Welcome to the forum. Thanks for your question and your confidence in our services. You raise complex issues. If you'll bear with me, and perhaps with more information than you were seeking, I'm taking the opportunity for a blog-like reply that I can use for future questions as well as yours.

The first and perhaps most important thing is to be sure that you truly have (or have had) recurrent epididymitis. Testicular pain by itself never is sufficient to make the diagnosis; usually there is testicular enlargement and tenderness as well, and often abnormal imaging, e.g. by ultrasound. Confirmation typically also requires careful physical examination and, for infectious epididymitis, evidence of infection involving the urethra, urine, or prostate -- at least evidence of inflammation (elevated white blood cells) or a positive test for a pathogen known to cause epididymitis.  Recurrent testicular or scrotal pain, without the rest of it, generally is not epididymitis. I'm not suggesting you do not or did not have it, and my replies below assume the diagnosis has been accurate each time. If so, presumably you have been seeing a urologist. Feel free to discuss the following replies with him or her.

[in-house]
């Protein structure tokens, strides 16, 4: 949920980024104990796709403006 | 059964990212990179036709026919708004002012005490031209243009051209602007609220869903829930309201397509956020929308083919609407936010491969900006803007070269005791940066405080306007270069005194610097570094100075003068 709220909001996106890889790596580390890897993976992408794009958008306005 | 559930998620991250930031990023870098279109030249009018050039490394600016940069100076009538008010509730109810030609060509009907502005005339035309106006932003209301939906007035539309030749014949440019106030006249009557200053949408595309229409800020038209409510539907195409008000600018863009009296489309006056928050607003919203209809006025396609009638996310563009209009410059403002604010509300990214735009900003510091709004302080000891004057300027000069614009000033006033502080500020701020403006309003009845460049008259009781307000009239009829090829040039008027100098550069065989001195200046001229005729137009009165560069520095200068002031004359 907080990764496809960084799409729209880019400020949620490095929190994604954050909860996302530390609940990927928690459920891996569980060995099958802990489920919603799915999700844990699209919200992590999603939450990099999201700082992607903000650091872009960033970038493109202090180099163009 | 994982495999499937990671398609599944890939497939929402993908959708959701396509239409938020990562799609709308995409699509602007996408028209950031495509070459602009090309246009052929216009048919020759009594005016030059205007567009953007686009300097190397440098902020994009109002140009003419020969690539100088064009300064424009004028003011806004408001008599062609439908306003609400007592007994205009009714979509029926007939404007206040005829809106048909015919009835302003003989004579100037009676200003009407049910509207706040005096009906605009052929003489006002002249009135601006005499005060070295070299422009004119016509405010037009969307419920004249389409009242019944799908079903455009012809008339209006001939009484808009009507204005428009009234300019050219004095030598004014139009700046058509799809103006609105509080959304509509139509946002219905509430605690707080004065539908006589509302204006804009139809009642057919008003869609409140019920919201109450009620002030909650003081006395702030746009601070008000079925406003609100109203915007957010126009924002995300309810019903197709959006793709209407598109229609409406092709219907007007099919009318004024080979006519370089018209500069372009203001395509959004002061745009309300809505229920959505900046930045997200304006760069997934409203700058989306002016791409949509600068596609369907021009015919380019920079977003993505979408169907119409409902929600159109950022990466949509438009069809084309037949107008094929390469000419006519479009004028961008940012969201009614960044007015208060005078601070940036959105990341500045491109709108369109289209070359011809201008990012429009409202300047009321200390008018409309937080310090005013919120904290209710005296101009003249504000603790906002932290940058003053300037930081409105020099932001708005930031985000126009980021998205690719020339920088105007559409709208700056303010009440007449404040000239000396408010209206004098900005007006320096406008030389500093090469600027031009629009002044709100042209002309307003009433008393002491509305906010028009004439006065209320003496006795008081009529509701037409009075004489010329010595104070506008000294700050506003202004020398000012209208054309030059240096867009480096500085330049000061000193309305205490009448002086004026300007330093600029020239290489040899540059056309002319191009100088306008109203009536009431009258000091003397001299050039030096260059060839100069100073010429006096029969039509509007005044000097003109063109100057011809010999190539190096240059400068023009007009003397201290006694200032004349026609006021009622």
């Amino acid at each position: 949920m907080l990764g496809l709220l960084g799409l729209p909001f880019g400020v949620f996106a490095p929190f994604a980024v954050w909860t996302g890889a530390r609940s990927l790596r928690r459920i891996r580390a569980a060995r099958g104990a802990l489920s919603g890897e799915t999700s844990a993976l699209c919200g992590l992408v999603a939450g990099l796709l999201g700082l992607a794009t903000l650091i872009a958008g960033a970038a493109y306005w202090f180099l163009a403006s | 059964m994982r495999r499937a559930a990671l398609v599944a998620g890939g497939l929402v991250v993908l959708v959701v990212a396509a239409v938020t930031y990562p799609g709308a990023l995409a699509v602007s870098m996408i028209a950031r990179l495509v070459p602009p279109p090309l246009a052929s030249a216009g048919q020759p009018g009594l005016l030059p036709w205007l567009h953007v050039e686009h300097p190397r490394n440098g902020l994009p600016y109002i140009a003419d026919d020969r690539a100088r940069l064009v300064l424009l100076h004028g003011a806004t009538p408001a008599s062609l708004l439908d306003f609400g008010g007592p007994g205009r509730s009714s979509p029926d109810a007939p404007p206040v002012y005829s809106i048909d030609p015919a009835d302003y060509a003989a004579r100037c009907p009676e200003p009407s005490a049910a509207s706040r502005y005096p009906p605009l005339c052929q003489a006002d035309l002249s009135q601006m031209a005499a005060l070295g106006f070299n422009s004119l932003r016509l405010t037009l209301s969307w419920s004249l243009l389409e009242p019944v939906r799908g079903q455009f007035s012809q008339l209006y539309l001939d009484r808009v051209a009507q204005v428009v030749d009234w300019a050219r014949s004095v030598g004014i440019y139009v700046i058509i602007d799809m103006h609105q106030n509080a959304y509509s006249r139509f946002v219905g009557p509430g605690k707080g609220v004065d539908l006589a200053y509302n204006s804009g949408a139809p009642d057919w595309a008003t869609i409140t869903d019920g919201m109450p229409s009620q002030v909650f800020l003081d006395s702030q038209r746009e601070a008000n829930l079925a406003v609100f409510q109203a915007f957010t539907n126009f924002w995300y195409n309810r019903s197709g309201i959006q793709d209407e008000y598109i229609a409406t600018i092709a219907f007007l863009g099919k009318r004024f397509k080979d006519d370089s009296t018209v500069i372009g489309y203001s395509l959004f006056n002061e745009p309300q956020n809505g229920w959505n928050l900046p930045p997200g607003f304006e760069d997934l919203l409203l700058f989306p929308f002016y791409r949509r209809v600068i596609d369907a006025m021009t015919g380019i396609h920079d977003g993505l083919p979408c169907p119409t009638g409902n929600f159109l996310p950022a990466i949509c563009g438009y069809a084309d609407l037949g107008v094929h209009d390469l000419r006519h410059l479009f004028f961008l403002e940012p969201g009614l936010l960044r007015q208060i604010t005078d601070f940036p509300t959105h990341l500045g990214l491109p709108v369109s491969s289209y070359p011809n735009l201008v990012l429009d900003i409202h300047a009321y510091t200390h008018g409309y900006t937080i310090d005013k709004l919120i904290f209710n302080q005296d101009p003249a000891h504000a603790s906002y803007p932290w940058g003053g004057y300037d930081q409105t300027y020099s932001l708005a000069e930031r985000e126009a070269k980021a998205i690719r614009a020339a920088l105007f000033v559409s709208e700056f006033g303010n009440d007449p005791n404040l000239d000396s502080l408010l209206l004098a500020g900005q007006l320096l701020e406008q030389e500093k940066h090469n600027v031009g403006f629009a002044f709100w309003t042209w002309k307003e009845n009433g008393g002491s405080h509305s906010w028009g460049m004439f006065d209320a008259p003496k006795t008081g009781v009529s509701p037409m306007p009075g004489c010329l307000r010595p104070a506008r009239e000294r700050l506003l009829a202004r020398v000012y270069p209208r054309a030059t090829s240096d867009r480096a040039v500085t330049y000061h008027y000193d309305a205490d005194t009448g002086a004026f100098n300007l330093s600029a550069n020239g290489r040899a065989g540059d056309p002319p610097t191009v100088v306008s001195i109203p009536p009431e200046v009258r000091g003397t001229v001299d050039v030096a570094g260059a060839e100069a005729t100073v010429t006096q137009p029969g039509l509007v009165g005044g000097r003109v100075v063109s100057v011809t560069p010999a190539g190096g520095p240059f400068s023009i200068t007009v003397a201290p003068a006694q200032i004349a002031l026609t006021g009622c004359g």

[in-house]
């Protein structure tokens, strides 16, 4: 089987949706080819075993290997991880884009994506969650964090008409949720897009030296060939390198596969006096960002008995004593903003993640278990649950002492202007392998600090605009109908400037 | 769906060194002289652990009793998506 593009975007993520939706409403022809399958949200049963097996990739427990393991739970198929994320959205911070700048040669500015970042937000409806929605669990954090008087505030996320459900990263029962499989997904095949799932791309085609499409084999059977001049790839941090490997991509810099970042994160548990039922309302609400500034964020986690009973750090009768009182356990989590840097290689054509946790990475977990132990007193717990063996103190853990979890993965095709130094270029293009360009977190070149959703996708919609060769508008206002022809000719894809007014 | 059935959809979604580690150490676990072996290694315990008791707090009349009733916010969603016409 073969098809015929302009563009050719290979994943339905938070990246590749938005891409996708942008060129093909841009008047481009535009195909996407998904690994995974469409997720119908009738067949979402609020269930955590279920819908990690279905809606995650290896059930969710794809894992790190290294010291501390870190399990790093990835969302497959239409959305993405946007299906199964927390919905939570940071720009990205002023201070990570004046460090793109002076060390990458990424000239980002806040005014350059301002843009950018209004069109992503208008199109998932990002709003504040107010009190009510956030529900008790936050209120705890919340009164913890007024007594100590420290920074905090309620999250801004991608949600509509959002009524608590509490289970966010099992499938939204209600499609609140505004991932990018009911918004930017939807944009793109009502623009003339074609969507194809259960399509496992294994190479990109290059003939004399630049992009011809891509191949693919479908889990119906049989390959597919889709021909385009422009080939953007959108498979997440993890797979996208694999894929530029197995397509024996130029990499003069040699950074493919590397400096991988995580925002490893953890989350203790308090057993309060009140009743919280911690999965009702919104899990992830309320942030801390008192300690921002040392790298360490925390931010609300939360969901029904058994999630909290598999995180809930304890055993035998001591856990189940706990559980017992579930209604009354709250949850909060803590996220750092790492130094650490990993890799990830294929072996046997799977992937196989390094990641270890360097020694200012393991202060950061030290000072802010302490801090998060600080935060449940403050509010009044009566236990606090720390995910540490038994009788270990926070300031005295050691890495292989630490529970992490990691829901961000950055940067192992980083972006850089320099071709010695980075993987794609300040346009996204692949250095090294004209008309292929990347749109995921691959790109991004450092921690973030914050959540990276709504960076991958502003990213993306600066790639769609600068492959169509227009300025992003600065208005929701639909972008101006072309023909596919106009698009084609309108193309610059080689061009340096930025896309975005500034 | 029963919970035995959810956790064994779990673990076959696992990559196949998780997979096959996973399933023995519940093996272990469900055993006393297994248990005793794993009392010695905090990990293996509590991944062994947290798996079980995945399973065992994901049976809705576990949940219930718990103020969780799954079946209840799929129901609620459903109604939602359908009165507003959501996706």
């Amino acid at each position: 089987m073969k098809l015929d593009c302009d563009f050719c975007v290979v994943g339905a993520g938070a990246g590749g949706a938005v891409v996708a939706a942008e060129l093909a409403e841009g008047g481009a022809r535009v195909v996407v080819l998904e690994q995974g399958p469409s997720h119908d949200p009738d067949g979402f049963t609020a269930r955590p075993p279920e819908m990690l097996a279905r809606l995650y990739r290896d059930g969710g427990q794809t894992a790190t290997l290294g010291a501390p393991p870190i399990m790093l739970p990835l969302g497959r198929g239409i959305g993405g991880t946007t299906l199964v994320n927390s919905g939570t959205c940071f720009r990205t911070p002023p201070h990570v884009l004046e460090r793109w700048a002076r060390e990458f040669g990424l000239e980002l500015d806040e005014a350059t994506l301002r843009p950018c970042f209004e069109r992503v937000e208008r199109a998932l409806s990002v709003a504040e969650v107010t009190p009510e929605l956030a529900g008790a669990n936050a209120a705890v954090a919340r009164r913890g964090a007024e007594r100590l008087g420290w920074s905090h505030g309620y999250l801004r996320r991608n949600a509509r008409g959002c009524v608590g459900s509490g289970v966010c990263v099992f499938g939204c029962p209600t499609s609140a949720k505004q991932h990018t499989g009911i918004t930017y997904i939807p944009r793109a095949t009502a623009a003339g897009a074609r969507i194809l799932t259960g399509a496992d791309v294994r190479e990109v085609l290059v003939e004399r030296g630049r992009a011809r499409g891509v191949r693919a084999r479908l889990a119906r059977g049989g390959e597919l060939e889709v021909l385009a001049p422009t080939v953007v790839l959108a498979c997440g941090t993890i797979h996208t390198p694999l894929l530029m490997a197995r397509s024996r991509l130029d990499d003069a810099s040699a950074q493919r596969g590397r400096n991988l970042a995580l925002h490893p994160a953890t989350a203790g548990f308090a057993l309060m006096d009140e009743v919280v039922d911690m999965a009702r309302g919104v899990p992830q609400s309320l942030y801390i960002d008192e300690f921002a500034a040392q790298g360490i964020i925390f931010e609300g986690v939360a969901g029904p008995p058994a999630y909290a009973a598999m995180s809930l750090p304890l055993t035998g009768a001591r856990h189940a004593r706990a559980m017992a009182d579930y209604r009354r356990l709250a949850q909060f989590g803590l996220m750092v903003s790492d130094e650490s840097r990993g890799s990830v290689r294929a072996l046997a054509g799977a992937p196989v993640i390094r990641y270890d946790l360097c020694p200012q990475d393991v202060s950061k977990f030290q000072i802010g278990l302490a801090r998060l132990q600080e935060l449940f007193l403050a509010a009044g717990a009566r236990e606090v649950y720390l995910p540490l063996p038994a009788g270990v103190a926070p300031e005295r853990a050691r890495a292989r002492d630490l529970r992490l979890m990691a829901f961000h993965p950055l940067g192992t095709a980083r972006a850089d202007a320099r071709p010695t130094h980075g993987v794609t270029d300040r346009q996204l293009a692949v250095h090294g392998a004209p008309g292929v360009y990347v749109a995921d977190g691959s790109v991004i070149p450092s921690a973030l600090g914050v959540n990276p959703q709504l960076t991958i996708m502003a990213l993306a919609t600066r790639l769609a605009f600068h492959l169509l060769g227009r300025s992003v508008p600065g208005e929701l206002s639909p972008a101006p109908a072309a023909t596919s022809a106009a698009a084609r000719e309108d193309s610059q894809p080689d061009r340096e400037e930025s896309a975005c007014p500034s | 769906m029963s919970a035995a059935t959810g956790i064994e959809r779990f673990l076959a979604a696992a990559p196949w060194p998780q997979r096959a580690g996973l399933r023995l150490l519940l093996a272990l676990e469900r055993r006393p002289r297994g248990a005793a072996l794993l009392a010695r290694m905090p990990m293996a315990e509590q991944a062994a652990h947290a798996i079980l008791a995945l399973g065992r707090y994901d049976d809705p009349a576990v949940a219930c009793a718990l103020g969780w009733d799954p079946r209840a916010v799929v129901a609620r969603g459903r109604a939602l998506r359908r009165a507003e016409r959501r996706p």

First, the only STDs know to cause epididymitis are gonorrhea and chlamydia, and these are easily diagnosed by proper testing. They would always have all the features described above. Almost always, only one testicle is involved; bilateral testicular pain usually has other causes. And really, that's my only expertise. I have some general knowledge about other causes, but not in that much detail.

Other infectious causes of epididymitis include all the bacteria that sometimes cause urinary tract infections. The most common overall is E. coli, but other enteric (fecal) bacteria also are fairly common, and occasionally certain strains of staph or strep. Any of these can set up chronic infections in the prostate, without symptoms, from which infection can then spread from time to time to other parts of the urinary tract, including the epididymis. As for the STDs, usually any of these would cause only one sided epididymitis.